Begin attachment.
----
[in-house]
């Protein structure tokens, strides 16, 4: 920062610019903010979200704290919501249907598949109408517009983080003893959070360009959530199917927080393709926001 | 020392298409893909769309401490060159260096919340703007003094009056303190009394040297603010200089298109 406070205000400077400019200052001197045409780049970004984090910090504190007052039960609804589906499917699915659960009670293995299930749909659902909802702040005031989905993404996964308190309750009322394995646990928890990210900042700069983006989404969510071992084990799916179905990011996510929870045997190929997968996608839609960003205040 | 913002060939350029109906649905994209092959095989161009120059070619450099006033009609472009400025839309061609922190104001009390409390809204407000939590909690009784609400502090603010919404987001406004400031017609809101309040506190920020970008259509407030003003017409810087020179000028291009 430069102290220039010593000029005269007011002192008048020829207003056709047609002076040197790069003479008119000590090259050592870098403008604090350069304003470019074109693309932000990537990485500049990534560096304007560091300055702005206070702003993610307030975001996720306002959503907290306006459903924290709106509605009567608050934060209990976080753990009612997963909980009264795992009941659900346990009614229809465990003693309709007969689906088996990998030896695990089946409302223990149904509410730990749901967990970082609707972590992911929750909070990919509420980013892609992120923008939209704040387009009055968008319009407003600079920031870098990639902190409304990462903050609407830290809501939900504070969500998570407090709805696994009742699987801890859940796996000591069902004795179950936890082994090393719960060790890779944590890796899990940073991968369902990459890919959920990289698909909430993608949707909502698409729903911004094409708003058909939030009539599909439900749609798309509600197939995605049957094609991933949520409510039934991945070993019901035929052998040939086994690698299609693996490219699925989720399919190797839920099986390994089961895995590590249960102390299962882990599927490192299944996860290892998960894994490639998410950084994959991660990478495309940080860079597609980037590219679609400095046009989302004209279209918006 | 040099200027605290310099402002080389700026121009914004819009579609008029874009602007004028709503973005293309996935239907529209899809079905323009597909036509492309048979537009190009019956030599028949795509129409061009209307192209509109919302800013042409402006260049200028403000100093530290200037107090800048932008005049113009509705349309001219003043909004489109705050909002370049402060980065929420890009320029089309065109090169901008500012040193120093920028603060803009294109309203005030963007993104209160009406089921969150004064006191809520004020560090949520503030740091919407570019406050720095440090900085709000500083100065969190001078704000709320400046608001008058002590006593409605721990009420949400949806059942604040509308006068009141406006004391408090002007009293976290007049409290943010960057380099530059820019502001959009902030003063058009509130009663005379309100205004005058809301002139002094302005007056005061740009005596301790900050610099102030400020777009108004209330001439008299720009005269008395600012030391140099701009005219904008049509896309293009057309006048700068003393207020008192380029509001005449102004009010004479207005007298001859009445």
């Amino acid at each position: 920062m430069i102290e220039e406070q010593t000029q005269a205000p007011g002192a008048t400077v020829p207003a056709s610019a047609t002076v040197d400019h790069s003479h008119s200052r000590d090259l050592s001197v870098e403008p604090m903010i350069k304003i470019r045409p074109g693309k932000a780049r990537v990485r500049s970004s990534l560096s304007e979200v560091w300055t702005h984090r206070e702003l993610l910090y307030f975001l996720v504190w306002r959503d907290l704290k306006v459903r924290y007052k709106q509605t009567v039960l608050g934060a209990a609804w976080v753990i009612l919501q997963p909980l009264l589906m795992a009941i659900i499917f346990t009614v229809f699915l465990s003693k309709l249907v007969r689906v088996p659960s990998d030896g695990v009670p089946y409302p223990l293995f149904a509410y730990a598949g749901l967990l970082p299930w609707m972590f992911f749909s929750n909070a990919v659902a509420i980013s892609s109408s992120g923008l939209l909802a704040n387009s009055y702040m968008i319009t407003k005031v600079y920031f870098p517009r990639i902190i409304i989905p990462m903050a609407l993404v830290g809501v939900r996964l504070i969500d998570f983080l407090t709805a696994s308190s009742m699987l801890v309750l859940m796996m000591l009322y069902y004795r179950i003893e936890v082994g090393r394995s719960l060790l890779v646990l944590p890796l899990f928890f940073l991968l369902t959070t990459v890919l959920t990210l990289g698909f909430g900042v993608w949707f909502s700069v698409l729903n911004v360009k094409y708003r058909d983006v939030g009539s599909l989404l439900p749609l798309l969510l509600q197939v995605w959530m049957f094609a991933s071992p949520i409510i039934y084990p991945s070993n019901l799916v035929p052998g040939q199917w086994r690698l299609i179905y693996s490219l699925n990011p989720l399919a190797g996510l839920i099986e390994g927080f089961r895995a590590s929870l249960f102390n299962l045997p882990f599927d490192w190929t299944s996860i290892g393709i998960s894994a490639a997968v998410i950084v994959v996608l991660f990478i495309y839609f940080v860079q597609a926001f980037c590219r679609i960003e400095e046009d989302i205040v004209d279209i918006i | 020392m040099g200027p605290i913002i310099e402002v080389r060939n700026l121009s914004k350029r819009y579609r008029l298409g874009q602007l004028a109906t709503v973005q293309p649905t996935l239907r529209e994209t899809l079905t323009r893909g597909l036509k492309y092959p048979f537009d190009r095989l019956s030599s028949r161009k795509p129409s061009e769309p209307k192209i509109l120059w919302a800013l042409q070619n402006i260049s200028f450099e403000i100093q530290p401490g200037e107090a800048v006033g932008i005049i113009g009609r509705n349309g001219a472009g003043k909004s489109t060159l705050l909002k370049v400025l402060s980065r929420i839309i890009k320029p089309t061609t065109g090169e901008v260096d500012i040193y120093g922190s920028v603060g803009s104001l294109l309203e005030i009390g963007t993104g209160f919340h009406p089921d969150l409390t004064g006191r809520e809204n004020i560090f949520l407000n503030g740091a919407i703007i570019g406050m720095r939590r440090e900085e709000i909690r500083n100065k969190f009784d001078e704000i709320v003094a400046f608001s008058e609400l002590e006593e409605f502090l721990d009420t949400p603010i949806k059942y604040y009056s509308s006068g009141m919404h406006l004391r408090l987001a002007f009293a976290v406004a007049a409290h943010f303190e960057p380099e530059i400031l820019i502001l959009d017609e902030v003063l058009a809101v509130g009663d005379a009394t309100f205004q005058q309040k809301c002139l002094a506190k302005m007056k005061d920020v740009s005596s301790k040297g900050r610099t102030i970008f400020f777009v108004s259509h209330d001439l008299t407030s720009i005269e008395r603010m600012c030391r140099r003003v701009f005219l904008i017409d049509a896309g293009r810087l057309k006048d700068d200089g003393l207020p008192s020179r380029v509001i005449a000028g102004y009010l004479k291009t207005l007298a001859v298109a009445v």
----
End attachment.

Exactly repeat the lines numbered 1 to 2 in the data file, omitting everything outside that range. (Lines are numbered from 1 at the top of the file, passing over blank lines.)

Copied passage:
[in-house]
């Protein structure tokens, strides 16, 4: 920062610019903010979200704290919501249907598949109408517009983080003893959070360009959530199917927080393709926001 | 020392298409893909769309401490060159260096919340703007003094009056303190009394040297603010200089298109 406070205000400077400019200052001197045409780049970004984090910090504190007052039960609804589906499917699915659960009670293995299930749909659902909802702040005031989905993404996964308190309750009322394995646990928890990210900042700069983006989404969510071992084990799916179905990011996510929870045997190929997968996608839609960003205040 | 913002060939350029109906649905994209092959095989161009120059070619450099006033009609472009400025839309061609922190104001009390409390809204407000939590909690009784609400502090603010919404987001406004400031017609809101309040506190920020970008259509407030003003017409810087020179000028291009 430069102290220039010593000029005269007011002192008048020829207003056709047609002076040197790069003479008119000590090259050592870098403008604090350069304003470019074109693309932000990537990485500049990534560096304007560091300055702005206070702003993610307030975001996720306002959503907290306006459903924290709106509605009567608050934060209990976080753990009612997963909980009264795992009941659900346990009614229809465990003693309709007969689906088996990998030896695990089946409302223990149904509410730990749901967990970082609707972590992911929750909070990919509420980013892609992120923008939209704040387009009055968008319009407003600079920031870098990639902190409304990462903050609407830290809501939900504070969500998570407090709805696994009742699987801890859940796996000591069902004795179950936890082994090393719960060790890779944590890796899990940073991968369902990459890919959920990289698909909430993608949707909502698409729903911004094409708003058909939030009539599909439900749609798309509600197939995605049957094609991933949520409510039934991945070993019901035929052998040939086994690698299609693996490219699925989720399919190797839920099986390994089961895995590590249960102390299962882990599927490192299944996860290892998960894994490639998410950084994959991660990478495309940080860079597609980037590219679609400095046009989302004209279209918006 | 040099200027605290310099402002080389700026121009914004819009579609008029874009602007004028709503973005293309996935239907529209899809079905323009597909036509492309048979537009190009019956030599028949795509129409061009209307192209509109919302800013042409402006260049200028403000100093530290200037107090800048932008005049113009509705349309001219003043909004489109705050909002370049402060980065929420890009320029089309065109090169901008500012040193120093920028603060803009294109309203005030963007993104209160009406089921969150004064006191809520004020560090949520503030740091919407570019406050720095440090900085709000500083100065969190001078704000709320400046608001008058002590006593409605721990009420949400949806059942604040509308006068009141406006004391408090002007009293976290007049409290943010960057380099530059820019502001959009902030003063058009509130009663005379309100205004005058809301002139002094302005007056005061740009005596301790900050610099102030400020777009108004209330001439008299720009005269008395600012030391140099701009005219904008049509896309293009057309006048700068003393207020008192380029509001005449102004009010004479207005007298001859009445």